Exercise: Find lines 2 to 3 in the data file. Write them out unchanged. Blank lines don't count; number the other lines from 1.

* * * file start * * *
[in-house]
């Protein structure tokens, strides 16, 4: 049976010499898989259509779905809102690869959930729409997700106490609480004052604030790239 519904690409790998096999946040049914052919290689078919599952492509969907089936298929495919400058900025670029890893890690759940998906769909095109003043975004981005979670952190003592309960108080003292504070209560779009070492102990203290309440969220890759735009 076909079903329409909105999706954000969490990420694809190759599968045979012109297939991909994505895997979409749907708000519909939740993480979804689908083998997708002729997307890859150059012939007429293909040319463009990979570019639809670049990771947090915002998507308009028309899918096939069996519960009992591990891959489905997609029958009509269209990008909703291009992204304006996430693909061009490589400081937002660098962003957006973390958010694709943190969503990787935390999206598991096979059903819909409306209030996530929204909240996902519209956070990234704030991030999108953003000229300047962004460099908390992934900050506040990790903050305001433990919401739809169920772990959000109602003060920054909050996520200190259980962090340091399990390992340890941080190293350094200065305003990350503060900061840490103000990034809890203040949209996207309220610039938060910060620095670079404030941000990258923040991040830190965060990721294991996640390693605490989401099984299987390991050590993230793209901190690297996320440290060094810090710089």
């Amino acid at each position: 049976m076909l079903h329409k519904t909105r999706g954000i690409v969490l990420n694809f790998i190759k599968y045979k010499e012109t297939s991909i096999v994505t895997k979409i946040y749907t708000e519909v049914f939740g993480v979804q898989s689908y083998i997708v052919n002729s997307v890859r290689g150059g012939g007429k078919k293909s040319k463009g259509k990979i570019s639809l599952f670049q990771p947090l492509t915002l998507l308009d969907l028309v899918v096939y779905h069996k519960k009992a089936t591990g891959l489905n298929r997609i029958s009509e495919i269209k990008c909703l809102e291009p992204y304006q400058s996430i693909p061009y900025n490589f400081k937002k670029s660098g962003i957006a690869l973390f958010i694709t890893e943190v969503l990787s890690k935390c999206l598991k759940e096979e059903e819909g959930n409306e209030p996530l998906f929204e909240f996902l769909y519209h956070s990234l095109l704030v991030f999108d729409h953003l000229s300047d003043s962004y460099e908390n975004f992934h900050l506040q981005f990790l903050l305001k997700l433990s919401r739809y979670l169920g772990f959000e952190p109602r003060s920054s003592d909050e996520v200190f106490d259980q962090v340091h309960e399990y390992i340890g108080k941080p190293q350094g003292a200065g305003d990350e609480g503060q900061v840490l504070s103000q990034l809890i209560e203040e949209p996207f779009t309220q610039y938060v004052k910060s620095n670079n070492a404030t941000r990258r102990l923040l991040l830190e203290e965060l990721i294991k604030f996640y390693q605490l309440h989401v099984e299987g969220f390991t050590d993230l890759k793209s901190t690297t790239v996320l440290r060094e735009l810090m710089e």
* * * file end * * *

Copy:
């Protein structure tokens, strides 16, 4: 049976010499898989259509779905809102690869959930729409997700106490609480004052604030790239 519904690409790998096999946040049914052919290689078919599952492509969907089936298929495919400058900025670029890893890690759940998906769909095109003043975004981005979670952190003592309960108080003292504070209560779009070492102990203290309440969220890759735009 076909079903329409909105999706954000969490990420694809190759599968045979012109297939991909994505895997979409749907708000519909939740993480979804689908083998997708002729997307890859150059012939007429293909040319463009990979570019639809670049990771947090915002998507308009028309899918096939069996519960009992591990891959489905997609029958009509269209990008909703291009992204304006996430693909061009490589400081937002660098962003957006973390958010694709943190969503990787935390999206598991096979059903819909409306209030996530929204909240996902519209956070990234704030991030999108953003000229300047962004460099908390992934900050506040990790903050305001433990919401739809169920772990959000109602003060920054909050996520200190259980962090340091399990390992340890941080190293350094200065305003990350503060900061840490103000990034809890203040949209996207309220610039938060910060620095670079404030941000990258923040991040830190965060990721294991996640390693605490989401099984299987390991050590993230793209901190690297996320440290060094810090710089």
């Amino acid at each position: 049976m076909l079903h329409k519904t909105r999706g954000i690409v969490l990420n694809f790998i190759k599968y045979k010499e012109t297939s991909i096999v994505t895997k979409i946040y749907t708000e519909v049914f939740g993480v979804q898989s689908y083998i997708v052919n002729s997307v890859r290689g150059g012939g007429k078919k293909s040319k463009g259509k990979i570019s639809l599952f670049q990771p947090l492509t915002l998507l308009d969907l028309v899918v096939y779905h069996k519960k009992a089936t591990g891959l489905n298929r997609i029958s009509e495919i269209k990008c909703l809102e291009p992204y304006q400058s996430i693909p061009y900025n490589f400081k937002k670029s660098g962003i957006a690869l973390f958010i694709t890893e943190v969503l990787s890690k935390c999206l598991k759940e096979e059903e819909g959930n409306e209030p996530l998906f929204e909240f996902l769909y519209h956070s990234l095109l704030v991030f999108d729409h953003l000229s300047d003043s962004y460099e908390n975004f992934h900050l506040q981005f990790l903050l305001k997700l433990s919401r739809y979670l169920g772990f959000e952190p109602r003060s920054s003592d909050e996520v200190f106490d259980q962090v340091h309960e399990y390992i340890g108080k941080p190293q350094g003292a200065g305003d990350e609480g503060q900061v840490l504070s103000q990034l809890i209560e203040e949209p996207f779009t309220q610039y938060v004052k910060s620095n670079n070492a404030t941000r990258r102990l923040l991040l830190e203290e965060l990721i294991k604030f996640y390693q605490l309440h989401v099984e299987g969220f390991t050590d993230l890759k793209s901190t690297t790239v996320l440290r060094e735009l810090m710089e």